Avoid grammar and writing mistakes in your writing Grasping citation styles is usually a matter of practice. How do you format an article using a particular style? Similarly, how do you steer clear of plagiarism by citing right? Read on to find out:
How to format an article using APA style
What citation style should I use to avoid unintentional plagiarism?
7. Avoid grammar and writing mistakes in your writing
Can you understand this sentence: “He telephoned asking me to come next Sunday today”? Language is the medium to convey your ideas to your readers, so writing an error-free paper is essential. A badly written paper could potentially lead to journal rejection. So here are some quick and easy tips to avoid grammar and writing related mistakes.
Grammar eludes many authors. Should you or should you not add a comma after “etc.”? Read on to find out:
Did you write the paper or is the paper written by you? Confused? Active and passive voices are both right but should be used appropriately. Here’s what you should be using in research writing:
Using the active and passive voice in research writing
Is it alright to use ‘I’ when you write your research paper, or is it too informal and not scientific enough? Here is some guidance on that:
Is it acceptable to use first-person pronouns in scientific writing
Are all abbreviations Greek and Latin to you? Worry not, for our publication experts will tell you how you could use some Latin abbreviations in your research writing:
Difference between eg., i.e., and namely
A lot of times, journal guidelines prescribe word limits for papers, and we tend to overshoot. Is there a knack to reduce the length of your paper without altering the meaning too much? Read on:
10 Tips to reduce the length of your research paper
What is the difference between the terms “gender” and “sex?” How should you use these terms when you write your research paper? Our experts weigh in:
Should I use the word sex or gender in my scientific research paper?
Here’s a quick look at how you can use commas, brackets, and dashes when you write your research paper:
Quick tips on using commas, brackets, and dashes in a research paper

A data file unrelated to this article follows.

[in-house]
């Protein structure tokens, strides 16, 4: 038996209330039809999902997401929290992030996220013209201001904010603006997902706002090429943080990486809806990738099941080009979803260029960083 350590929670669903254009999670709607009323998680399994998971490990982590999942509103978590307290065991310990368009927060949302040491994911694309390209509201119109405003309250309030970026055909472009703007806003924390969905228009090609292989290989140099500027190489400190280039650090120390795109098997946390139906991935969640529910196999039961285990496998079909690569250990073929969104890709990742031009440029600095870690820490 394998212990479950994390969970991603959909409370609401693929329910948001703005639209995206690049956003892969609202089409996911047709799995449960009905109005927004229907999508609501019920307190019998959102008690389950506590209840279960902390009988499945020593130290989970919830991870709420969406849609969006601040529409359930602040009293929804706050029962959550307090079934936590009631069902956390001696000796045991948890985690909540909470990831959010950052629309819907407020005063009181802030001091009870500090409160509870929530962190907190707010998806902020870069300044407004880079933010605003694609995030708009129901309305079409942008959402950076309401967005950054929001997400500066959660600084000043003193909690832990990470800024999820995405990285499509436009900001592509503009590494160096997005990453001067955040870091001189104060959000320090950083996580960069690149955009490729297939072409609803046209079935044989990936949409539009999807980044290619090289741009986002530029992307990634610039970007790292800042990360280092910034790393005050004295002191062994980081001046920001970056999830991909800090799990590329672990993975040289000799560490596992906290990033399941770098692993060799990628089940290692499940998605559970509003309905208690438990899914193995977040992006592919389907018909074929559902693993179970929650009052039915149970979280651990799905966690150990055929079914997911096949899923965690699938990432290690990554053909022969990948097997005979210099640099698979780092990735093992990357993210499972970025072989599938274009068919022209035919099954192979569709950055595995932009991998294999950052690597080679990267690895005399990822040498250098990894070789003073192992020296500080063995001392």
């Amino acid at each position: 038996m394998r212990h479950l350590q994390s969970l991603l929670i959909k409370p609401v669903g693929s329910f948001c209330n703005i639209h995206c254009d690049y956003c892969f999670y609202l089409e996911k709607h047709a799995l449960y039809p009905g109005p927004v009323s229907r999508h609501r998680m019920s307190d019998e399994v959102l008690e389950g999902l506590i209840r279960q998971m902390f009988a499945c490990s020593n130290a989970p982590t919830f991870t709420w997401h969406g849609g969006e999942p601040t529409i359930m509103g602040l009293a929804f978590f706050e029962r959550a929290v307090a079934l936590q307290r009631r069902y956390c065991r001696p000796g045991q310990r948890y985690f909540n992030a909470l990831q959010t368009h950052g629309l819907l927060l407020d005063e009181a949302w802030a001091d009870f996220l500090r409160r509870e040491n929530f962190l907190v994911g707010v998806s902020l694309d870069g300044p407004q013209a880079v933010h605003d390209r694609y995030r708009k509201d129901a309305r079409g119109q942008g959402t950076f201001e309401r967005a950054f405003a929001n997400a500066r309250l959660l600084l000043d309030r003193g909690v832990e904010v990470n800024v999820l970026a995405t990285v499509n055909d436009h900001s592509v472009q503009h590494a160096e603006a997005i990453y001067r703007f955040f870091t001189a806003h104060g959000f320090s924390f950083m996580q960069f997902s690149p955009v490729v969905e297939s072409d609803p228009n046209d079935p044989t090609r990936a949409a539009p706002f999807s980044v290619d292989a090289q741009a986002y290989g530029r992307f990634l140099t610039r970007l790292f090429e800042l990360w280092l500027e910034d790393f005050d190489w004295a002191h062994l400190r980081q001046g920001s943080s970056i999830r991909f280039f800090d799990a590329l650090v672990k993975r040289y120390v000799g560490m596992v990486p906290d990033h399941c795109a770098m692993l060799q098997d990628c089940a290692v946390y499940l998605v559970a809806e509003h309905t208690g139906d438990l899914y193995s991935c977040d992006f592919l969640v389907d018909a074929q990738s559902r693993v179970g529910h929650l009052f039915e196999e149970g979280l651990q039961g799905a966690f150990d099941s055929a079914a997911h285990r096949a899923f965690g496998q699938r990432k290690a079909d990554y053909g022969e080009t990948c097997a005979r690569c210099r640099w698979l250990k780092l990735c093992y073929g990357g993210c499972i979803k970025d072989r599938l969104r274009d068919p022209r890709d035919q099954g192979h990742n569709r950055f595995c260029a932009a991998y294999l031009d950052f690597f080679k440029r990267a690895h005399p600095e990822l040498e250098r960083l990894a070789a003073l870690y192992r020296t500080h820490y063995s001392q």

Writing clearly and crisply is half the battle won. But research writing process is fraught with difficulties since many researchers feel compelled to use jargon. Here are some tips on writing in simple and clear language:
5 Steps to simplifying the language in research communication
Let us round those tips off with an article for you on improving academic writing:
Language tips to improve academic writing
8. How to keep your paper away from unethical practices
Ethics are an integral aspect of research, so it is extremely important that your research and writing are rooted in good ethical practices. Read on to find out more about how we address ethics in research:
If you are unaware of publication ethics, without intending to plagiarize, you may accidentally stumble into the trap of plagiarism. This is called accidental plagiarism. Authors who struggle with writing in English too fall prey to this. Plagiarism is often career-wrecking and can bring disrepute and shame. It is best to avoid any remote possibilities of accidental plagiarism. Here’s how you can do that in 5 easy steps:
Find out an experienced journal editor’s views on what constitutes plagiarism, and how you can be wary of this unethical practice:
So you decided to write a research paper drawing on your previous work. Are there any pitfalls here? There may be if you decide to copy parts of your previous paper. To avoid self-plagiarism, follow the guidelines below:
What’s the big deal about self-plagiarism
Is there a way of avoiding plagiarism? Well, yes! Paraphrase what you read and reference it clearly. Here is a great video on how you could paraphrase English text effectively:
Is paraphrasing necessary at all? What if you quote the original text, and then cite it? Would that amount to plagiarism? If you have these questions, then you should read what our experts have to say:
Is it plagiarism if I use the same words as the original text but cite the source?
We hope our effort in putting together a curation on the norms and ways of academic and research writing helps you in tackling your everyday tryst with the world of academia and research and helps you in your journey to getting published in an international journal. Do drop us a message on what else you’d like covered extensively like this, and we’ll make sure it happens. Onwards, to write!